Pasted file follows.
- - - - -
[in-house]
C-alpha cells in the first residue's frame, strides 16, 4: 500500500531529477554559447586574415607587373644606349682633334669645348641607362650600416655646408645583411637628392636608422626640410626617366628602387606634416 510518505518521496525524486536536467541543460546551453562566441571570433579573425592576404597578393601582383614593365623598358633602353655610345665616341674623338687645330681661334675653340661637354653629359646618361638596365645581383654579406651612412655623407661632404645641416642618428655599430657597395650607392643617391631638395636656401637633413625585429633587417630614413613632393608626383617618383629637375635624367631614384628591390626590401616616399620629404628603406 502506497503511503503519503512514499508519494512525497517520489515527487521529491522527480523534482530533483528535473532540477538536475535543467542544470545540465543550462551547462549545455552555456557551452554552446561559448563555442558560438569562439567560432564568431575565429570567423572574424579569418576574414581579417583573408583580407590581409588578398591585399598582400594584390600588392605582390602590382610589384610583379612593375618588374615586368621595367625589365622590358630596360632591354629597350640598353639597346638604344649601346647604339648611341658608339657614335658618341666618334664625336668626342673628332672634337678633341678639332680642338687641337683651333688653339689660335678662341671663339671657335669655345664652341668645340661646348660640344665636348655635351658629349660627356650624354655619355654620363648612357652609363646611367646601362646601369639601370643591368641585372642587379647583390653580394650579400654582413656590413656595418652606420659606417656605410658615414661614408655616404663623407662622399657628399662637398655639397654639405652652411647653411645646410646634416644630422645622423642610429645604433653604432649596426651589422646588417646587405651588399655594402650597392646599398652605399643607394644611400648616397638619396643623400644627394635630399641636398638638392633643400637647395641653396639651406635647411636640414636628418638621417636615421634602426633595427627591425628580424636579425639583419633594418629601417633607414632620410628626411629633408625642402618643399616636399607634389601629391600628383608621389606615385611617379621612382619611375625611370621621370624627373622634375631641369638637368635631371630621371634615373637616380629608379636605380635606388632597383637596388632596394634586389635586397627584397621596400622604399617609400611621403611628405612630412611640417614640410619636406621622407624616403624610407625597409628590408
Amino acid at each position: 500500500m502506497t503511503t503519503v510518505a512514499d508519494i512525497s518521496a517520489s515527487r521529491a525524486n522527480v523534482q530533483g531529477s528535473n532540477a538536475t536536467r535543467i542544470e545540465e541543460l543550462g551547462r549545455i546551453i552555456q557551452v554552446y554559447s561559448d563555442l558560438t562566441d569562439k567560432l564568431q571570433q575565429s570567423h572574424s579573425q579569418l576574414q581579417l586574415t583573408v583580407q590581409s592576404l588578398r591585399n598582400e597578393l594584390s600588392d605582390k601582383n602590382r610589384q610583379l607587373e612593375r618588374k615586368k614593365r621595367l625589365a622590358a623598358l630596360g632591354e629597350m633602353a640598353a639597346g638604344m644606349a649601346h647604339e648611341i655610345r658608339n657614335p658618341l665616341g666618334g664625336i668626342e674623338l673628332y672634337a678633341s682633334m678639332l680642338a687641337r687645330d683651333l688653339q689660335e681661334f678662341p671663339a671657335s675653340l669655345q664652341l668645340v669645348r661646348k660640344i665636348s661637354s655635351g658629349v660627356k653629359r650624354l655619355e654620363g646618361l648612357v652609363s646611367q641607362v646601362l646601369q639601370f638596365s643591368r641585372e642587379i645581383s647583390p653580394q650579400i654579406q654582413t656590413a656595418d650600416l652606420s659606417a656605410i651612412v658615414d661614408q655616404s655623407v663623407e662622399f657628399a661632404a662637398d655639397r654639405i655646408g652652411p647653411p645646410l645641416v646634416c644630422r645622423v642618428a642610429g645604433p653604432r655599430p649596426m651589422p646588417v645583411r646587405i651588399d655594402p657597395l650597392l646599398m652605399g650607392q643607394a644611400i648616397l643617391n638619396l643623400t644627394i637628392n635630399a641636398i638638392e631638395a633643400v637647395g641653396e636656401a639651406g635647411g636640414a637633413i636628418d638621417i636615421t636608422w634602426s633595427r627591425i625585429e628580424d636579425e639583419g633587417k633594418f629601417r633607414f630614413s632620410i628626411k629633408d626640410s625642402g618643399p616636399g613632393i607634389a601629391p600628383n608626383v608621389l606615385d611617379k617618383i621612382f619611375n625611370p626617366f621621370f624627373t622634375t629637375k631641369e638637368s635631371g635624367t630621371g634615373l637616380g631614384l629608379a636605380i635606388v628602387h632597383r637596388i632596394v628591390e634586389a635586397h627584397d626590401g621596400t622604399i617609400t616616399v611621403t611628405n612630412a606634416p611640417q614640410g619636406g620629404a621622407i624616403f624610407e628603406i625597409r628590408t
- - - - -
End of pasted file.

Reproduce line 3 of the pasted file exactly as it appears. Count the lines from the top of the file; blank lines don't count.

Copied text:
Amino acid at each position: 500500500m502506497t503511503t503519503v510518505a512514499d508519494i512525497s518521496a517520489s515527487r521529491a525524486n522527480v523534482q530533483g531529477s528535473n532540477a538536475t536536467r535543467i542544470e545540465e541543460l543550462g551547462r549545455i546551453i552555456q557551452v554552446y554559447s561559448d563555442l558560438t562566441d569562439k567560432l564568431q571570433q575565429s570567423h572574424s579573425q579569418l576574414q581579417l586574415t583573408v583580407q590581409s592576404l588578398r591585399n598582400e597578393l594584390s600588392d605582390k601582383n602590382r610589384q610583379l607587373e612593375r618588374k615586368k614593365r621595367l625589365a622590358a623598358l630596360g632591354e629597350m633602353a640598353a639597346g638604344m644606349a649601346h647604339e648611341i655610345r658608339n657614335p658618341l665616341g666618334g664625336i668626342e674623338l673628332y672634337a678633341s682633334m678639332l680642338a687641337r687645330d683651333l688653339q689660335e681661334f678662341p671663339a671657335s675653340l669655345q664652341l668645340v669645348r661646348k660640344i665636348s661637354s655635351g658629349v660627356k653629359r650624354l655619355e654620363g646618361l648612357v652609363s646611367q641607362v646601362l646601369q639601370f638596365s643591368r641585372e642587379i645581383s647583390p653580394q650579400i654579406q654582413t656590413a656595418d650600416l652606420s659606417a656605410i651612412v658615414d661614408q655616404s655623407v663623407e662622399f657628399a661632404a662637398d655639397r654639405i655646408g652652411p647653411p645646410l645641416v646634416c644630422r645622423v642618428a642610429g645604433p653604432r655599430p649596426m651589422p646588417v645583411r646587405i651588399d655594402p657597395l650597392l646599398m652605399g650607392q643607394a644611400i648616397l643617391n638619396l643623400t644627394i637628392n635630399a641636398i638638392e631638395a633643400v637647395g641653396e636656401a639651406g635647411g636640414a637633413i636628418d638621417i636615421t636608422w634602426s633595427r627591425i625585429e628580424d636579425e639583419g633587417k633594418f629601417r633607414f630614413s632620410i628626411k629633408d626640410s625642402g618643399p616636399g613632393i607634389a601629391p600628383n608626383v608621389l606615385d611617379k617618383i621612382f619611375n625611370p626617366f621621370f624627373t622634375t629637375k631641369e638637368s635631371g635624367t630621371g634615373l637616380g631614384l629608379a636605380i635606388v628602387h632597383r637596388i632596394v628591390e634586389a635586397h627584397d626590401g621596400t622604399i617609400t616616399v611621403t611628405n612630412a606634416p611640417q614640410g619636406g620629404a621622407i624616403f624610407e628603406i625597409r628590408t